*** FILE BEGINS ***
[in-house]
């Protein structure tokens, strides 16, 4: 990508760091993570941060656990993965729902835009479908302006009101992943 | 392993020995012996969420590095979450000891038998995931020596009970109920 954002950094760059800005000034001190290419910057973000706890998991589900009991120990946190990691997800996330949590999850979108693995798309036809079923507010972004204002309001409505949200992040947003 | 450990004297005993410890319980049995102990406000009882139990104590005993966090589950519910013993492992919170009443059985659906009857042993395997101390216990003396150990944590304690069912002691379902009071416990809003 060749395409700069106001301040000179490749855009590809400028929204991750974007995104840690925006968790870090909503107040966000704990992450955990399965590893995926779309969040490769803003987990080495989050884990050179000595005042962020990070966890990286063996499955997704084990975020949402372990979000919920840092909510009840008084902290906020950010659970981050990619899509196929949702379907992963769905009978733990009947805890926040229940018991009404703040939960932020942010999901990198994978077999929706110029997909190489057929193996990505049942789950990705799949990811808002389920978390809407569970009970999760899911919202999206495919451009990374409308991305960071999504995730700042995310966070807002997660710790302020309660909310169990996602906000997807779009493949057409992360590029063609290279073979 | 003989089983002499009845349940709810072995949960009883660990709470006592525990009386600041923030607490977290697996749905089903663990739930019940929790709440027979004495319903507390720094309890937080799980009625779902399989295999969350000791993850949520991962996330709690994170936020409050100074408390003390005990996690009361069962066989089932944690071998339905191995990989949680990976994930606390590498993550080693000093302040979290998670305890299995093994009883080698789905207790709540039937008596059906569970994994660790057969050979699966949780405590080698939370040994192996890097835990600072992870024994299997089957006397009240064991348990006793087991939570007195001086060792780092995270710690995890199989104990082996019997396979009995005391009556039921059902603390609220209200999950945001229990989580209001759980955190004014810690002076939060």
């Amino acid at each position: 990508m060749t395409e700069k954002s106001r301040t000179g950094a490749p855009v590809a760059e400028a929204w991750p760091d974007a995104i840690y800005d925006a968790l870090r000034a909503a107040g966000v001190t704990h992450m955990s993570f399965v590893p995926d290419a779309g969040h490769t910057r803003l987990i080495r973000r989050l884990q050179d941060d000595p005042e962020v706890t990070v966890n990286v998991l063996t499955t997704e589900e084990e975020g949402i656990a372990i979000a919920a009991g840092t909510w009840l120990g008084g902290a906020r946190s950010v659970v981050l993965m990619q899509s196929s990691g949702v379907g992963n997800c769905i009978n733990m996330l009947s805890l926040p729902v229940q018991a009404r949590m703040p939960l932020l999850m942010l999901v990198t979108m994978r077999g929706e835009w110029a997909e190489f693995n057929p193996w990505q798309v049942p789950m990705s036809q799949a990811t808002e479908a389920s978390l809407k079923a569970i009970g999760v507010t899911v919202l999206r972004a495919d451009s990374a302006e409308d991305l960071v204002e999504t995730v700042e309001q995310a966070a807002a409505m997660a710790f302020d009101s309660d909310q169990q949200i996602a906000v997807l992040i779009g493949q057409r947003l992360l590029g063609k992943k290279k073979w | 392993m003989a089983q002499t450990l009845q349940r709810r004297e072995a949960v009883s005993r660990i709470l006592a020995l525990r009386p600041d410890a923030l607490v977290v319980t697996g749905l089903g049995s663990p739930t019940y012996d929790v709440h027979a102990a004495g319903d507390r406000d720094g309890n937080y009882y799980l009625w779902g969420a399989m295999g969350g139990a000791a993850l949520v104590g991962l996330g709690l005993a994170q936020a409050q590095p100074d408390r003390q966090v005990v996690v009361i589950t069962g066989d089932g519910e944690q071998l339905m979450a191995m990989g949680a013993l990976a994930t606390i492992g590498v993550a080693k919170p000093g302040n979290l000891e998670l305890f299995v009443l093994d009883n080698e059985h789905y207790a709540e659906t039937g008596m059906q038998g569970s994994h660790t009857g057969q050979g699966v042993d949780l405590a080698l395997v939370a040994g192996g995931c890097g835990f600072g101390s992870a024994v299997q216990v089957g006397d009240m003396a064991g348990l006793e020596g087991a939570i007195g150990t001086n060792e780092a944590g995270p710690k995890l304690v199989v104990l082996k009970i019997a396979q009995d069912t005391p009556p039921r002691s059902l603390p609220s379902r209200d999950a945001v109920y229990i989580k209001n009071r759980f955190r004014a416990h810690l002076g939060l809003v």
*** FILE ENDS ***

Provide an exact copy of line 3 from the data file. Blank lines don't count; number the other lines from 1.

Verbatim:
């Amino acid at each position: 990508m060749t395409e700069k954002s106001r301040t000179g950094a490749p855009v590809a760059e400028a929204w991750p760091d974007a995104i840690y800005d925006a968790l870090r000034a909503a107040g966000v001190t704990h992450m955990s993570f399965v590893p995926d290419a779309g969040h490769t910057r803003l987990i080495r973000r989050l884990q050179d941060d000595p005042e962020v706890t990070v966890n990286v998991l063996t499955t997704e589900e084990e975020g949402i656990a372990i979000a919920a009991g840092t909510w009840l120990g008084g902290a906020r946190s950010v659970v981050l993965m990619q899509s196929s990691g949702v379907g992963n997800c769905i009978n733990m996330l009947s805890l926040p729902v229940q018991a009404r949590m703040p939960l932020l999850m942010l999901v990198t979108m994978r077999g929706e835009w110029a997909e190489f693995n057929p193996w990505q798309v049942p789950m990705s036809q799949a990811t808002e479908a389920s978390l809407k079923a569970i009970g999760v507010t899911v919202l999206r972004a495919d451009s990374a302006e409308d991305l960071v204002e999504t995730v700042e309001q995310a966070a807002a409505m997660a710790f302020d009101s309660d909310q169990q949200i996602a906000v997807l992040i779009g493949q057409r947003l992360l590029g063609k992943k290279k073979w | 392993m003989a089983q002499t450990l009845q349940r709810r004297e072995a949960v009883s005993r660990i709470l006592a020995l525990r009386p600041d410890a923030l607490v977290v319980t697996g749905l089903g049995s663990p739930t019940y012996d929790v709440h027979a102990a004495g319903d507390r406000d720094g309890n937080y009882y799980l009625w779902g969420a399989m295999g969350g139990a000791a993850l949520v104590g991962l996330g709690l005993a994170q936020a409050q590095p100074d408390r003390q966090v005990v996690v009361i589950t069962g066989d089932g519910e944690q071998l339905m979450a191995m990989g949680a013993l990976a994930t606390i492992g590498v993550a080693k919170p000093g302040n979290l000891e998670l305890f299995v009443l093994d009883n080698e059985h789905y207790a709540e659906t039937g008596m059906q038998g569970s994994h660790t009857g057969q050979g699966v042993d949780l405590a080698l395997v939370a040994g192996g995931c890097g835990f600072g101390s992870a024994v299997q216990v089957g006397d009240m003396a064991g348990l006793e020596g087991a939570i007195g150990t001086n060792e780092a944590g995270p710690k995890l304690v199989v104990l082996k009970i019997a396979q009995d069912t005391p009556p039921r002691s059902l603390p609220s379902r209200d999950a945001v109920y229990i989580k209001n009071r759980f955190r004014a416990h810690l002076g939060l809003v």